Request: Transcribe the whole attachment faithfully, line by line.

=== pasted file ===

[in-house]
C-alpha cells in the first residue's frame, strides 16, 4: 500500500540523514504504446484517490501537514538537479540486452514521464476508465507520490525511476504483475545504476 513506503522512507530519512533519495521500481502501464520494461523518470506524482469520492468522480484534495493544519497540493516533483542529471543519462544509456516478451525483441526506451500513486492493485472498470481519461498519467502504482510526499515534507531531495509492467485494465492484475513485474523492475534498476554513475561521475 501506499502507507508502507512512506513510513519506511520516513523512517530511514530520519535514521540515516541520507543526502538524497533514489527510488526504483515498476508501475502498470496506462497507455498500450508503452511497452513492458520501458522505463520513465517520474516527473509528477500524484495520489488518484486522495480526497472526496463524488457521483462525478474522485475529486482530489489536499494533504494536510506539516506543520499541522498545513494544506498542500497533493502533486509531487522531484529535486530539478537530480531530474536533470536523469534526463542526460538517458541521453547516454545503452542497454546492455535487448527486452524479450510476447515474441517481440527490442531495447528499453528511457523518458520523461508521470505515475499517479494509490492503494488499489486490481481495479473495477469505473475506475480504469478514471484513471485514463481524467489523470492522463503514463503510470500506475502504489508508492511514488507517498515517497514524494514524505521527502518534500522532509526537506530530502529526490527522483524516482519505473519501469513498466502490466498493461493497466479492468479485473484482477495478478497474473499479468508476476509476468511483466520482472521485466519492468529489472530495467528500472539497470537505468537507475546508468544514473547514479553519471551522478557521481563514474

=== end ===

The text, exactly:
[in-house]
C-alpha cells in the first residue's frame, strides 16, 4: 500500500540523514504504446484517490501537514538537479540486452514521464476508465507520490525511476504483475545504476 513506503522512507530519512533519495521500481502501464520494461523518470506524482469520492468522480484534495493544519497540493516533483542529471543519462544509456516478451525483441526506451500513486492493485472498470481519461498519467502504482510526499515534507531531495509492467485494465492484475513485474523492475534498476554513475561521475 501506499502507507508502507512512506513510513519506511520516513523512517530511514530520519535514521540515516541520507543526502538524497533514489527510488526504483515498476508501475502498470496506462497507455498500450508503452511497452513492458520501458522505463520513465517520474516527473509528477500524484495520489488518484486522495480526497472526496463524488457521483462525478474522485475529486482530489489536499494533504494536510506539516506543520499541522498545513494544506498542500497533493502533486509531487522531484529535486530539478537530480531530474536533470536523469534526463542526460538517458541521453547516454545503452542497454546492455535487448527486452524479450510476447515474441517481440527490442531495447528499453528511457523518458520523461508521470505515475499517479494509490492503494488499489486490481481495479473495477469505473475506475480504469478514471484513471485514463481524467489523470492522463503514463503510470500506475502504489508508492511514488507517498515517497514524494514524505521527502518534500522532509526537506530530502529526490527522483524516482519505473519501469513498466502490466498493461493497466479492468479485473484482477495478478497474473499479468508476476509476468511483466520482472521485466519492468529489472530495467528500472539497470537505468537507475546508468544514473547514479553519471551522478557521481563514474